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Interview With Tripwire Interactive’s Alan Wilson

Tripwire Entertainment are the people who’ve brought PC Gamers such titles as Red Orchestra, Killing Floor, The Ball, Zeno Clash and Dwarfs.  Player Affinity’s Charles Battersby had the chance to speak with Tripwire’s Vice President Alan Wilson about their past projects, and the upcoming Red Orchestra 2.

Player Affinity:  Your company was created after you won the "Make Something Unreal" competition in 2005, and received an Unreal license for your mod Red Orchestra.  How would you explain the difference between a mod and a licensed game to our readers?

Alan Wilson:  Pretty simple, really. When you buy a PC game, you are buying a licensed game, handing over your hard-earned cash in return for a license to play that game. A mod, on the other hand, is completely free. It is software built on top of a licensed game. Many games come with mod tools (i.e. an SDK) that are specifically designed to allow people to mod (modify) the base game so that it becomes something different. The mod can be freely downloaded, but you have to own a copy of the base game in order to play it.

Player Affinity:  How many people were in your company before you won the competition, and did you need to add people to turn the mod into the full game that was released on Steam?  

Alan Wilson:  None. The company didn't exist until after we won MSU. Ok, that is being a little facetious. Mod teams, partly because they are made up of unpaid volunteers, can change size and shape quite unpredictably. We had something like an average of 20 people working on the mod at any given time, with maybe 50-60 people rotating through at some time or another. We actually probably got smaller as we transitioned to being a "real" company, as we had to pay people - and there wasn't much money to go around! We actually had all the skills we needed in the mod team, otherwise we wouldn't have won the contest. Well, we did add an attorney, thinking about it - and accountants. The company started out with about 5 employees and a bunch of contractors.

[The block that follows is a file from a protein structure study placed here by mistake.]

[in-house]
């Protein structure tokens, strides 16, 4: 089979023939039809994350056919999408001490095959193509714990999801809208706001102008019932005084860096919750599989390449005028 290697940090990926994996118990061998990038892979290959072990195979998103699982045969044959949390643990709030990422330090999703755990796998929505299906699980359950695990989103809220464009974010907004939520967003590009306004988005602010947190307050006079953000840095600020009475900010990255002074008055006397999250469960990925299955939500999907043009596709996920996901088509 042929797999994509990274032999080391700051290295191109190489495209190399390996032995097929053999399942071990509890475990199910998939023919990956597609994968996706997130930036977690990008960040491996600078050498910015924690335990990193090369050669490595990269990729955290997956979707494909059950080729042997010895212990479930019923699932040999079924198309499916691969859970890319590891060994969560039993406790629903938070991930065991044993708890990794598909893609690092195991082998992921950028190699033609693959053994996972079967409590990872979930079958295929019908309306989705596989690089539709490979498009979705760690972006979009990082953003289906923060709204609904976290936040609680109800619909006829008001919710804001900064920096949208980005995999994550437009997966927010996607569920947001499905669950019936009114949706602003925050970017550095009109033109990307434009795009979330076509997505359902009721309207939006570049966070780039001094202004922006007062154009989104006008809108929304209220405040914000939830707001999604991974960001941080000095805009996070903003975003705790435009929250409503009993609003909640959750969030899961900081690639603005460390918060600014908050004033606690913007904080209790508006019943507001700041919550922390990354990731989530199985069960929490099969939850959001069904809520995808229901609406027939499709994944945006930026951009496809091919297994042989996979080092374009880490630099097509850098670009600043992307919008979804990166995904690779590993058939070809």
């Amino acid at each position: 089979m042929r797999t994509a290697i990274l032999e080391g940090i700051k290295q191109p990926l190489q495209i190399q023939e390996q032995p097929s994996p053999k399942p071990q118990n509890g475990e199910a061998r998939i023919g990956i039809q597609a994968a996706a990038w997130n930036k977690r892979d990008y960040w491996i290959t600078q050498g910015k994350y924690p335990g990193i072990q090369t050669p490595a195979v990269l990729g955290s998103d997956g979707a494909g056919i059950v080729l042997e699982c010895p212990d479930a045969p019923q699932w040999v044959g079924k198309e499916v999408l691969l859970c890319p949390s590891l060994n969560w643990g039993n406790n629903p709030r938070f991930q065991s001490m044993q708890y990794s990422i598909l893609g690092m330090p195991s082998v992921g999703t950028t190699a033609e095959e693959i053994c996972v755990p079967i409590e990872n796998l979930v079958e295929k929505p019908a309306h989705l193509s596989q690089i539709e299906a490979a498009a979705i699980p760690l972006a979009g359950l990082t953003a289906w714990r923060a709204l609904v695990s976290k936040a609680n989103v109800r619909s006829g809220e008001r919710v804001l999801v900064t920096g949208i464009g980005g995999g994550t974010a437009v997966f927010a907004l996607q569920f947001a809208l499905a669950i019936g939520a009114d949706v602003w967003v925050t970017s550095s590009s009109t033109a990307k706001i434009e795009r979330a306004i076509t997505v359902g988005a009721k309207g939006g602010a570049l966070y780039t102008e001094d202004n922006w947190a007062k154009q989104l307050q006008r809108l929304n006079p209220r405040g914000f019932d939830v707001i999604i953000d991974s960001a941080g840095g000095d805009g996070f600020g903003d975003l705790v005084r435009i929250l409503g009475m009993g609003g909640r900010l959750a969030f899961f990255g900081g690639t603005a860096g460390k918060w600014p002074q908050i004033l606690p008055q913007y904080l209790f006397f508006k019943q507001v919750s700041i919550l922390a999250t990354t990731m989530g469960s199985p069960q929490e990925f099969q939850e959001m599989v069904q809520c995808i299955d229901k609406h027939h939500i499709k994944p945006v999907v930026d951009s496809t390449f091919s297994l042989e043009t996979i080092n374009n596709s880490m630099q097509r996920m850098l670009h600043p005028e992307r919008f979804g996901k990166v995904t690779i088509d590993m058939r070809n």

Player Affinity:  How large is the company now?  What sort of people did you need to add?

Alan Wilson:  Now we are about 25 people full-time, plus various contractors, sub-contractors and so on. We've added an Office Manager, just to handle the admin and day-to-day running. More artists, more level designers, more coders. We go to outside specialists for specific skills - such as motion capture, soundtrack and sound recording.

Player Affinity:  What makes Red Orchestra different from all the other WWII shooters out there?

Alan Wilson:  We've pretty much out-lasted all the others! Apart from that, we'd probably cite attention to detail, authenticity and realism. Then we'd talk about the gameplay in Red Orchestra. It isn't any single brilliant feature - it comes down to the way all the pieces play together, to give the player a really solid feeling of taking part in combat. We've used the analogy that a lot of other shooters make you feel like you could survive a war movie - we like to make you feel you could survive a real war. We could talk about individual systems such as the weapon handling and ballistics, the new first-person cover system, movement system, our vehicles with fully-operational (and visible) crew members, suppression and so on - or our map design. But it is the combination of all of those things that dictates how the game plays out.

The level designers really understand the systems, so they can build maps that actually use them properly, use the full range, and always, give the player choices and decisions - there is no "single" way to do things, to get round a tricky MG nest or whatever. We want people to play it the way that suits them, with the weapons that suit them. Rush it with grenades and an SMG blazing, or pop smoke and flank carefully. Always choices!

Player Affinity:  Once Red Orchestra hit Steam, you started releasing mods for it through Steam.  Tell me about Mare Nostrum and Darkest Hour; how was Tripwire involved in them?

Alan Wilson:  We weren't directly involved. Probably helped them out from time to time, gave them some pointers, told them it couldn't be done - so they could prove us wrong! But once we looked at releasing them through Steam, we insisted on a QA pass through. They had to get to near-professional quality levels first, which was pretty hard work, given that they were both part-time, unpaid, volunteer teams. And they both did a great job.

Read the second part of this interview in which we discuss the Zombie shooter Killing Floor, The Ball and more HERE.


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